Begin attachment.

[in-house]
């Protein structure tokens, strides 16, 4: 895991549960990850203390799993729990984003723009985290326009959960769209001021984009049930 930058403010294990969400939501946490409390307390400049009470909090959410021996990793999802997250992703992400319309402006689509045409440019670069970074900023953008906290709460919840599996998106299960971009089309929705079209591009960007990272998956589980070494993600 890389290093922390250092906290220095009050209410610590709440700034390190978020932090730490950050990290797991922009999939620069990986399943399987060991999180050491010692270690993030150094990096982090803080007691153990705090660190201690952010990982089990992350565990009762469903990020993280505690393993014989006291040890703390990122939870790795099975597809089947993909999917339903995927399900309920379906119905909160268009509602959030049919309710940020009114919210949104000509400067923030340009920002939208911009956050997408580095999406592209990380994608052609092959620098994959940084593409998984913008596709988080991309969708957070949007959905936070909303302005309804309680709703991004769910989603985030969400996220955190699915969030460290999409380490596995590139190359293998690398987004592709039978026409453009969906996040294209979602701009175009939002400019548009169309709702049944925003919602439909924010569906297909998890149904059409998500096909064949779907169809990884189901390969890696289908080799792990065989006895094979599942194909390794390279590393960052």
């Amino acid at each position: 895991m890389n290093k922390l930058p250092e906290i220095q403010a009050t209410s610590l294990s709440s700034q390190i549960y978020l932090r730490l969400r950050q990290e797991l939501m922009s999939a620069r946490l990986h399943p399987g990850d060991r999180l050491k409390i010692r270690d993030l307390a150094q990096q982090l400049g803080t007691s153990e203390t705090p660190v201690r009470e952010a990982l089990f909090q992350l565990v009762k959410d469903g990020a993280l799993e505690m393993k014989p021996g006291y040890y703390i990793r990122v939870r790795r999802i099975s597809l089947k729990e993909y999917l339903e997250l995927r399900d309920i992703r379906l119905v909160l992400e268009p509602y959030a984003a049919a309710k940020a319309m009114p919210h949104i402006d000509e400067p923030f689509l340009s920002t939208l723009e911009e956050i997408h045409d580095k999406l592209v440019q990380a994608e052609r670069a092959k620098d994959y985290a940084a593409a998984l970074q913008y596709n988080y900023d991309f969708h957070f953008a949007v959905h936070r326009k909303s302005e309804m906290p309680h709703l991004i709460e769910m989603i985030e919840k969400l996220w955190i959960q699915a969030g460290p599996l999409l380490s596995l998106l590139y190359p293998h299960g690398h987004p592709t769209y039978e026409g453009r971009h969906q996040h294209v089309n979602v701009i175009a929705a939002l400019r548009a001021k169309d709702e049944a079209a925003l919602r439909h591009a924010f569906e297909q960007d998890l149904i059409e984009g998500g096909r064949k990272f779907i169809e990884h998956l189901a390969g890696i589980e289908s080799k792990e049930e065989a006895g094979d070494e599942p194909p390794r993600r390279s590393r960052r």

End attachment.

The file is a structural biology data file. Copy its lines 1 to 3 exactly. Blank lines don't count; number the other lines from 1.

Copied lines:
[in-house]
């Protein structure tokens, strides 16, 4: 895991549960990850203390799993729990984003723009985290326009959960769209001021984009049930 930058403010294990969400939501946490409390307390400049009470909090959410021996990793999802997250992703992400319309402006689509045409440019670069970074900023953008906290709460919840599996998106299960971009089309929705079209591009960007990272998956589980070494993600 890389290093922390250092906290220095009050209410610590709440700034390190978020932090730490950050990290797991922009999939620069990986399943399987060991999180050491010692270690993030150094990096982090803080007691153990705090660190201690952010990982089990992350565990009762469903990020993280505690393993014989006291040890703390990122939870790795099975597809089947993909999917339903995927399900309920379906119905909160268009509602959030049919309710940020009114919210949104000509400067923030340009920002939208911009956050997408580095999406592209990380994608052609092959620098994959940084593409998984913008596709988080991309969708957070949007959905936070909303302005309804309680709703991004769910989603985030969400996220955190699915969030460290999409380490596995590139190359293998690398987004592709039978026409453009969906996040294209979602701009175009939002400019548009169309709702049944925003919602439909924010569906297909998890149904059409998500096909064949779907169809990884189901390969890696289908080799792990065989006895094979599942194909390794390279590393960052």
């Amino acid at each position: 895991m890389n290093k922390l930058p250092e906290i220095q403010a009050t209410s610590l294990s709440s700034q390190i549960y978020l932090r730490l969400r950050q990290e797991l939501m922009s999939a620069r946490l990986h399943p399987g990850d060991r999180l050491k409390i010692r270690d993030l307390a150094q990096q982090l400049g803080t007691s153990e203390t705090p660190v201690r009470e952010a990982l089990f909090q992350l565990v009762k959410d469903g990020a993280l799993e505690m393993k014989p021996g006291y040890y703390i990793r990122v939870r790795r999802i099975s597809l089947k729990e993909y999917l339903e997250l995927r399900d309920i992703r379906l119905v909160l992400e268009p509602y959030a984003a049919a309710k940020a319309m009114p919210h949104i402006d000509e400067p923030f689509l340009s920002t939208l723009e911009e956050i997408h045409d580095k999406l592209v440019q990380a994608e052609r670069a092959k620098d994959y985290a940084a593409a998984l970074q913008y596709n988080y900023d991309f969708h957070f953008a949007v959905h936070r326009k909303s302005e309804m906290p309680h709703l991004i709460e769910m989603i985030e919840k969400l996220w955190i959960q699915a969030g460290p599996l999409l380490s596995l998106l590139y190359p293998h299960g690398h987004p592709t769209y039978e026409g453009r971009h969906q996040h294209v089309n979602v701009i175009a929705a939002l400019r548009a001021k169309d709702e049944a079209a925003l919602r439909h591009a924010f569906e297909q960007d998890l149904i059409e984009g998500g096909r064949k990272f779907i169809e990884h998956l189901a390969g890696i589980e289908s080799k792990e049930e065989a006895g094979d070494e599942p194909p390794r993600r390279s590393r960052r």